--

Alianza Arkana is an indigenous-led non-profit organization working with Shipibo-Konibo communities in the Ucayali region of the Peruvian Amazon. For more information, follow us on Facebook and Instagram, visit our website, and contact us at info@alianzaarkana.org. 

Rapid test administered in Paoyhan
Rapid test administered in Paoyhan
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Washing hands during our workshop
Washing hands during our workshop

It’s summer here in the southern hemisphere and, for the Amazon, this means it’s rainy season. The rainy season usually entails extensive flooding, which makes sanitation efforts difficult in both urban and remote areas, and water-borne illnesses an even greater threat. Further, emergency transportation to hospitals during the rainy season is often impossible. This year in Pucallpa and surrounding areas, however, the weather has been abnormally dry.

Despite the dry weather, Pucallpa is still reeling from the impact of rain in other areas of the country. At times, roadways have been closed due to mudslides and flashfloods, which have restricted transport to and from the city. Road closures are causing food and fuel shortages, which affect households and businesses alike. The shortages are noticeable in locations such as Santa Clara, our partner community, where people often rely on vendors that come from the town center to sell items like chicken, fruit, and rice.

We at Alianza Arkana have learned that food insecurity solutions are most effective when community-based. Not only are such solutions pragmatic, but they also encourage anti-colonial approaches to issues brought on largely by colonial development methods in the Amazon.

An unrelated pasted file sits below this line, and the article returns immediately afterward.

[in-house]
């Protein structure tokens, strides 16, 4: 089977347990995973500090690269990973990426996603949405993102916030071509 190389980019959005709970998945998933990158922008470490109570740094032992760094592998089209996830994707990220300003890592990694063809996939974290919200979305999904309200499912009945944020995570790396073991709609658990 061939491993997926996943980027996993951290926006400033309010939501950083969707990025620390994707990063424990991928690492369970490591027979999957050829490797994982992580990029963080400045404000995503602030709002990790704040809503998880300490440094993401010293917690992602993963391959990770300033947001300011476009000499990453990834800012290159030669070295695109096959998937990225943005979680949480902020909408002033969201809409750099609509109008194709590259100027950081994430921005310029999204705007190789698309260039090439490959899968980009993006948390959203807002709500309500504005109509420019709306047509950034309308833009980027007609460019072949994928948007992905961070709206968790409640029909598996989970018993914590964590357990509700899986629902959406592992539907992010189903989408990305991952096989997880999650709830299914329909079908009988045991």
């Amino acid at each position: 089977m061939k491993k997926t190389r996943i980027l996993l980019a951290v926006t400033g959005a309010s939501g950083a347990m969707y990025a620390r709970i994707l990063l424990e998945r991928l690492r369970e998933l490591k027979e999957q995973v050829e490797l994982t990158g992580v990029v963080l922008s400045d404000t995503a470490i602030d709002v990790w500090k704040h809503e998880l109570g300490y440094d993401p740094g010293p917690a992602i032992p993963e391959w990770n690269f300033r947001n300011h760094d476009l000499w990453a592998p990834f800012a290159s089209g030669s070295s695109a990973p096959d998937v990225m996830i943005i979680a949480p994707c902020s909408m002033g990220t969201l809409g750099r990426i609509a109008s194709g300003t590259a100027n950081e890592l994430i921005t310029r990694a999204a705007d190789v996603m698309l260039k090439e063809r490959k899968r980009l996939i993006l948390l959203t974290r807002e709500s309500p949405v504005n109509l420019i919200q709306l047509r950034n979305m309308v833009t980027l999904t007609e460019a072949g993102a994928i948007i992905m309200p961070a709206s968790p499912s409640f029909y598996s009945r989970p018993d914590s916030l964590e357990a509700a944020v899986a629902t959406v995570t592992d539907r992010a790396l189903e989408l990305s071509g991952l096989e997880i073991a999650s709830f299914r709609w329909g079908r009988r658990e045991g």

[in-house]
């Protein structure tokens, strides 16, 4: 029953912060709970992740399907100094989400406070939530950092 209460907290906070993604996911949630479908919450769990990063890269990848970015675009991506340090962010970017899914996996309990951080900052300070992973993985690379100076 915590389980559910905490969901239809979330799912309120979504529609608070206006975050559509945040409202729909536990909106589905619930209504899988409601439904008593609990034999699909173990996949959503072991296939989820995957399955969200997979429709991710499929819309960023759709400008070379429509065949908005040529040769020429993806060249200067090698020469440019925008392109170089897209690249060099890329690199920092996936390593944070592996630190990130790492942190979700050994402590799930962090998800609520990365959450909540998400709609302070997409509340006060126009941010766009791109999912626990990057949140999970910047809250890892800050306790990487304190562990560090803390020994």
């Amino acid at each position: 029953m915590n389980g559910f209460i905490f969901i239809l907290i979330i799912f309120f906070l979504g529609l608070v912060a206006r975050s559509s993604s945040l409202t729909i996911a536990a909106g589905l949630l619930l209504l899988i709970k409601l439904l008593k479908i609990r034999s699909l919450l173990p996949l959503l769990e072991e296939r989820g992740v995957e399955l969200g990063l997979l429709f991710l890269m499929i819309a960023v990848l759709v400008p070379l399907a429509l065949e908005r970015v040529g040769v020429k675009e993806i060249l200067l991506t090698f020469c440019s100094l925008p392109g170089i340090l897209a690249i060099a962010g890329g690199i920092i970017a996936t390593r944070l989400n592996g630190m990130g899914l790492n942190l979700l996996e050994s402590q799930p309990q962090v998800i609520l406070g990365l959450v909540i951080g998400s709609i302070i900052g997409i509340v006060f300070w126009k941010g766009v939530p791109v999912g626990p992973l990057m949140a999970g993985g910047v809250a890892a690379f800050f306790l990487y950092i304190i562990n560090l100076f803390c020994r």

During our Intercultural Health course, which was completed at the end of 2019, our nutrition component highlighted the fact that the traditional Shipibo diet, which consists of staples such as locally sourced fish and bananas, promotes better health than the fast food and packaged food options which are now common in urban centers and indigenous communities.

Together with our community partners, we recognize that the current state of food insecurity is especially unjust considering that these areas were once teeming with biodiversity. Alianza Arkana’s agroforestry and permaculture projects aim to not only restore ecological diversity, but will also provide edible crops for community consumption and income generation via sustainable, traditional practices in the long-term.

 

In our last quarterly update, we announced that we were offering a month-long training course for Shipibo health professional students. The Intercultural Strategies for Community Health course was designed to complement students’ coursework, introduce students to public health concepts and research methodologies, and discuss in detail specific diseases that are a concern in local communities. Our students had a wonderful time delivering a parasite prevention workshop in Santa Clara, and it was a pleasure to learn alongside them.

Our upcoming Intercultural Health activities will be directly informed by the community household surveys we conducted last year. After interviewing families in Santa Clara, we learned that almost half of all community members are not currently enrolled in SIS (Sistema Integral de Salud), a public health insurance that qualifies recipients for a myriad of free healthcare services. Working with the Ministry of Health for the Department of Ucayali (DIRESA – Dirección Regional de Salud), we hope to support Santa Clara community members in procuring public insurance with an inscription campaign, similar to the one we completed in the community of Paoyhan in 2018.

 

As always, we will keep you updated on all of our future activities. We greatly appreciate your continued support of our programs!

--

Alianza Arkana is an indigenous-led non-profit organization working with Shipibo-Konibo communities in the Ucayali region of the Peruvian Amazon. Our Intercultural Health Program works to address health issues in urban and rural communities through a series of educational workshops, health campaigns that bridge access to government resources, and community-based action. For more information, follow Alianza Arkana on Facebook and Instagram, visit our website, and contact us at salud@alianzaarkana.org. 

Workshop participants
Workshop participants
Conducting household surveys
Conducting household surveys
Conducting household surveys
Conducting household surveys
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Organization Information

Alianza Arkana

Location: Yarinacocha, Ucayali - Peru
Website:
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Project Leader:
Development Team
Yarinacocha, Ucayali Peru
$6,979 raised of $49,100 goal
 
47 donations
$42,121 to go